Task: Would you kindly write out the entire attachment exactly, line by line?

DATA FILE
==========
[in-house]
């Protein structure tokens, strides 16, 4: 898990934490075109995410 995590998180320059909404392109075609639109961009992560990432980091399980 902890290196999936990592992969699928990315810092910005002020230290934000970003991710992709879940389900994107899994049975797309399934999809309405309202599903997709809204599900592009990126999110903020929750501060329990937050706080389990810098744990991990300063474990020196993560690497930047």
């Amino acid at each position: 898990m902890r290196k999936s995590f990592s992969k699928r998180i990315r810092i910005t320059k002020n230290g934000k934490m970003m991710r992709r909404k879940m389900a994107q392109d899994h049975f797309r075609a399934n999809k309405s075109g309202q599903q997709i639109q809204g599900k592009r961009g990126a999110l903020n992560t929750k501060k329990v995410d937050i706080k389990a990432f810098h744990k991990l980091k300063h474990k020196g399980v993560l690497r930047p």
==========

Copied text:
[in-house]
């Protein structure tokens, strides 16, 4: 898990934490075109995410 995590998180320059909404392109075609639109961009992560990432980091399980 902890290196999936990592992969699928990315810092910005002020230290934000970003991710992709879940389900994107899994049975797309399934999809309405309202599903997709809204599900592009990126999110903020929750501060329990937050706080389990810098744990991990300063474990020196993560690497930047």
């Amino acid at each position: 898990m902890r290196k999936s995590f990592s992969k699928r998180i990315r810092i910005t320059k002020n230290g934000k934490m970003m991710r992709r909404k879940m389900a994107q392109d899994h049975f797309r075609a399934n999809k309405s075109g309202q599903q997709i639109q809204g599900k592009r961009g990126a999110l903020n992560t929750k501060k329990v995410d937050i706080k389990a990432f810098h744990k991990l980091k300063h474990k020196g399980v993560l690497r930047p």